SAHS continues its winning ways – podcast
by Mick Rhodes | firstname.lastname@example.org
Claremont’s San Antonio High School was recently named one of 36 in California recognized as model continuation high schools for 2022.
The nonprofit California Continuation Education Association Plus makes the award every three years, and this is the fourth consecutive model school prize for SAHS. It also won in 2012, 2015 and 2018.
This is the second time in a just five months SAHS has been recognized as a top continuation school. In November it, along with Claremont Unified School District cohorts Condit, Oakmont and Sycamore elementary schools, won the Apple Distinguished School Award, one of only 690 from 36 countries around the globe, and the only continuation school in the world to be honored with the coveted distinction.
“You know what? I’m really proud of our school,” said Assistant Principal Jessica Ly on the occasion of San Antonio High’s latest accolade. “Sometimes it doesn’t feel like it in the day-to-day, when we’re justo trying to tackle everything and put out fires, but when we kind of stand back and recognize the things that we have been doing for our school, I feel really proud that we can continue to meet those standards and support our students in a unique setting.”
California Superintendent of Public Instruction Tony Thurmond made the announcement: “These model schools provide invaluable resources and academic opportunities to our high-needs students, who often are dealing with difficult life events,” he said. “Students reap the benefits of social and emotional learning, mentorship programs, student wellness, and restorative justice practices, among other exemplary methods. The efforts of teachers and administrators at our Model Continuation High Schools provide students with the social support, goal-setting, and coping skills that they need to succeed in the academic setting and in their lives after high school.”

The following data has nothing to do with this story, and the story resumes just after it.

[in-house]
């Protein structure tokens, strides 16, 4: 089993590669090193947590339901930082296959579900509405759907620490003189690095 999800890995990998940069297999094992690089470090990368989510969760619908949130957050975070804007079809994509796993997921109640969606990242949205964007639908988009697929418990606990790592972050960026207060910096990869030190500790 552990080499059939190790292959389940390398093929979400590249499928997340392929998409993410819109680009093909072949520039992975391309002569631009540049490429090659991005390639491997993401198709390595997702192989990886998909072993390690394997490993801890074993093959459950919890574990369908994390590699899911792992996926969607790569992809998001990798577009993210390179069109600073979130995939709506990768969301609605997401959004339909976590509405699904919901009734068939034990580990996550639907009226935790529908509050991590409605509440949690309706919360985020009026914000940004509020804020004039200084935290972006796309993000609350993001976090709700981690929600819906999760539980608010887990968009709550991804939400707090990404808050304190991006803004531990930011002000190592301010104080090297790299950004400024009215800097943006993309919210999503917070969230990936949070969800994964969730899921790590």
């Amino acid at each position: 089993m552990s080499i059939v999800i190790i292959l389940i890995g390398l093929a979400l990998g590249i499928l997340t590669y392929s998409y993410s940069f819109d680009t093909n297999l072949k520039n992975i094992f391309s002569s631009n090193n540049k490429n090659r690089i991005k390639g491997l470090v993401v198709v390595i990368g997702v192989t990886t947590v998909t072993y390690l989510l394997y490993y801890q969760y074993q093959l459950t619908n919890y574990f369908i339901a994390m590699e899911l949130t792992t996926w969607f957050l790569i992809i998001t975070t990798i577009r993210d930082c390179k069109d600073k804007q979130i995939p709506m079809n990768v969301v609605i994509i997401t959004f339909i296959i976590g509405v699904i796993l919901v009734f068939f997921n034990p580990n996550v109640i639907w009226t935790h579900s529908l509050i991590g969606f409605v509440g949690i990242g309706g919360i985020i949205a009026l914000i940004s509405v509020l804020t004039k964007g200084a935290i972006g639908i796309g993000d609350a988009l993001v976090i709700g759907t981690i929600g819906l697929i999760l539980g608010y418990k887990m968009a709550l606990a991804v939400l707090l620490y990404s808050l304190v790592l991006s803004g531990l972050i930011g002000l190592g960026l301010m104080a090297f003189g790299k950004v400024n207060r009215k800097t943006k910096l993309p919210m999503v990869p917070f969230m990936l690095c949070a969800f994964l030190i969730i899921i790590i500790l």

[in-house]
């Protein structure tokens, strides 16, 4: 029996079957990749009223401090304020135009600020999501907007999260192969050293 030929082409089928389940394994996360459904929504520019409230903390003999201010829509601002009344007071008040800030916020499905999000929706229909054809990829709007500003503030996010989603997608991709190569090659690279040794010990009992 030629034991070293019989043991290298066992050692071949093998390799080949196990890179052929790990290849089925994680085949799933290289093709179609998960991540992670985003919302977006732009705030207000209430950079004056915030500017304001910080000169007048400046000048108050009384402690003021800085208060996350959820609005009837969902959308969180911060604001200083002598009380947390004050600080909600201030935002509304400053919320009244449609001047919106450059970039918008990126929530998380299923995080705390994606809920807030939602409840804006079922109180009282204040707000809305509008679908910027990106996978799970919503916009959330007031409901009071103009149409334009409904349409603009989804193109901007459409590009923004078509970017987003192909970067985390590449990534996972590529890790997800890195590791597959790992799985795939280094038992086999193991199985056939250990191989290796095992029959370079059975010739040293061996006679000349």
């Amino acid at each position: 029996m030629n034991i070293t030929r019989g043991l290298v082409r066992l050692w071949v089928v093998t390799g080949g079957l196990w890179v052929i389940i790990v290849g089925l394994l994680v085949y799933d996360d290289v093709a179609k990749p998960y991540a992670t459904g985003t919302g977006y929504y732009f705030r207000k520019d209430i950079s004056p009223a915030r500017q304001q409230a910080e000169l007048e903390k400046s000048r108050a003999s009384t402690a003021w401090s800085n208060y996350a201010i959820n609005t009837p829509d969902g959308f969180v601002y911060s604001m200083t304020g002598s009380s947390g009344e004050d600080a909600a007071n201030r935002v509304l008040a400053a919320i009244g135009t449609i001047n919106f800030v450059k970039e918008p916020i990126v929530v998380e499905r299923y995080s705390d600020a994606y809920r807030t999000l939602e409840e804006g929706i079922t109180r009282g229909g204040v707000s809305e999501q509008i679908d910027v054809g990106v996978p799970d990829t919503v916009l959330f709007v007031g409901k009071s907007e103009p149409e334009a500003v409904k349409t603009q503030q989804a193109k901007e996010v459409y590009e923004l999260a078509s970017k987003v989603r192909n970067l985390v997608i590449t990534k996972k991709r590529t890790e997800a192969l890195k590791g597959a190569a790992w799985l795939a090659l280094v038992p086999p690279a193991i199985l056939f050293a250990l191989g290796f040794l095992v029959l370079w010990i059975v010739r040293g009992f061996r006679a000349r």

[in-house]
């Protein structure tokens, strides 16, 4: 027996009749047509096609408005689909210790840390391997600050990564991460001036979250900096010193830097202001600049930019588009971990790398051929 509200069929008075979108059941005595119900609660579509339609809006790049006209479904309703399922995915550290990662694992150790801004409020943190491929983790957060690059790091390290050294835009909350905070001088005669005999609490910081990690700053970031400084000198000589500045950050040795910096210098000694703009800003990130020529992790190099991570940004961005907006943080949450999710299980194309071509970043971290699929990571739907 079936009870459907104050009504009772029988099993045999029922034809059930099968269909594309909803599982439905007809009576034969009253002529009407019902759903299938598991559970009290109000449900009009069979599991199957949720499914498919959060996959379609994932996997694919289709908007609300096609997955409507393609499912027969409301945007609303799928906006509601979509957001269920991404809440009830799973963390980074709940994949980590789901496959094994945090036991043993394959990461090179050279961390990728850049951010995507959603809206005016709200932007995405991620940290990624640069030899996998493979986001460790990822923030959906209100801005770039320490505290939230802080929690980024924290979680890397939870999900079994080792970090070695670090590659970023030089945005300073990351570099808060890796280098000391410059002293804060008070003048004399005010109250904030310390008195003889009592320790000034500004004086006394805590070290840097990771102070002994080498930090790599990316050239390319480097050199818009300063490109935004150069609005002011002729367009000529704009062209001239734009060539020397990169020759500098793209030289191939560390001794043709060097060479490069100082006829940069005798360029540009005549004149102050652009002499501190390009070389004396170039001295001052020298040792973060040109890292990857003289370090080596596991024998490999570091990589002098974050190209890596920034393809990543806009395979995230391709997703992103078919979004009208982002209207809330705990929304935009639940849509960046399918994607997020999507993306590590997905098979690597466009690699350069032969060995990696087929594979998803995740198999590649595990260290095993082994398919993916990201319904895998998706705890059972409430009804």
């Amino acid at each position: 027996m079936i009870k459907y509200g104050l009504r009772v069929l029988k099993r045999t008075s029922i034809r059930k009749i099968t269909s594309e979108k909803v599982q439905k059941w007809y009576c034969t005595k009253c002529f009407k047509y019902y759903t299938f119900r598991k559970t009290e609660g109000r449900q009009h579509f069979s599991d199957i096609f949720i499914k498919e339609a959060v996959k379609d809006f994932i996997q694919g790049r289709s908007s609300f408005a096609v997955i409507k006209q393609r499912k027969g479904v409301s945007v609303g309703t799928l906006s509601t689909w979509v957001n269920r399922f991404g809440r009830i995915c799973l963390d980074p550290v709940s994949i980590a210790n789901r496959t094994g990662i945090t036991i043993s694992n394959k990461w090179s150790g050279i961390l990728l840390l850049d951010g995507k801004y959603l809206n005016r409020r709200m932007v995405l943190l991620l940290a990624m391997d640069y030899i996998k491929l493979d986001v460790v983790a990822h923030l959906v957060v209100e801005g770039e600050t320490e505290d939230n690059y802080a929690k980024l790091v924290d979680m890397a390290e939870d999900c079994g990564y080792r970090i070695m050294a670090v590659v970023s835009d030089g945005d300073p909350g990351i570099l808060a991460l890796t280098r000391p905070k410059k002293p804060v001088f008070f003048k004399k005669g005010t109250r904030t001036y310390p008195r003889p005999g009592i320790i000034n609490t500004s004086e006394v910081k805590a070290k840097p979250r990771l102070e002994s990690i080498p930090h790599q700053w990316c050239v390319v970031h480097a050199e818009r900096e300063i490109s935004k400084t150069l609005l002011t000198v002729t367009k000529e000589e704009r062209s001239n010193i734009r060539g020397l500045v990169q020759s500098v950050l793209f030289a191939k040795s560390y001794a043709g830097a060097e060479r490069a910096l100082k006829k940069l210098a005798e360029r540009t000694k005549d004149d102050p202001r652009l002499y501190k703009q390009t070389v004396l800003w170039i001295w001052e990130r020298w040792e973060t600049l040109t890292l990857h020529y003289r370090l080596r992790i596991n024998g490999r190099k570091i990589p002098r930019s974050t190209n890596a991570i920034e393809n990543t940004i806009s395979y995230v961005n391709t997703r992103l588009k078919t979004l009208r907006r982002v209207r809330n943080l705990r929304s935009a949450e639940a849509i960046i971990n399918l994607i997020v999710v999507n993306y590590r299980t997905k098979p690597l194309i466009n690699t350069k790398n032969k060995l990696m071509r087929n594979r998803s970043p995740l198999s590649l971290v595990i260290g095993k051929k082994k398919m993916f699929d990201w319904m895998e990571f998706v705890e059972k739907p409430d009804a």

As the school year progresses, San Antonio’s enrollment typically swells. It had about 30 students at the outset this year, but with additional transfers that number is now about 65. Its unique model, with just a few dozen students all looking for a second chance at high school, helps make it a particularly close-knit campus, Ly said.
“Not that they’re actively thinking about it, but I think on the outside we’re still fighting that stigma like, ‘Oh, they’re just a continuation school,’” she added.
Ly said her experience at SAHS — as a teacher for six years and now an administrator — has shown her San Antonio students have different talents than mainstream students might have. Yes, they often arrive at the school for academic reasons, but oftentimes they find their groove there and turn their grades, and self-esteem, around.
“And so when the students here feel like they’re valued and they’re celebrated and they develop these positive relationships with their peers and their teachers, then they start to flourish,” she said. “And they’re really proud.”
Ly had more high praise for San Antonio’s teachers.
“I just want to make sure I really shout-out the teachers here; if we ask any of our students, ‘What do you love about San Antonio High School?’ a majority of the time they answer that the staff really, really cares about [them],” she said. “And I think that is one of the biggest factors that makes us a model continuation school. These relationships allow these students to open up their minds if they were closed up before, and really want to perform.”
California has more than 430 continuation high schools, serving nearly 78,000 students ages 16 to 18 who are at risk of not completing their education. The 36 continuation schools were selected after a comprehensive application process, detailed narrative statements, and the use of assessment tools and data to support continuous improvement. The process included a peer review panel and onsite visit.
“We have this saying: a lot students cry when they have to come to San Antonio, and they cry when they have to leave for whatever reason,” Ly said. “A lot of time they’re like, ‘I’d rather stay here than to go to CHS.’ And no shame to CHS, obviously, but I just think they just feel like they’re more seen here, and so they value the school just as much as [we] treasure them.”
San Antonio High will be recognized at the CCEA Plus 2022 State Conference May 5-8 at the Renaissance Long Beach Hotel in Long Beach.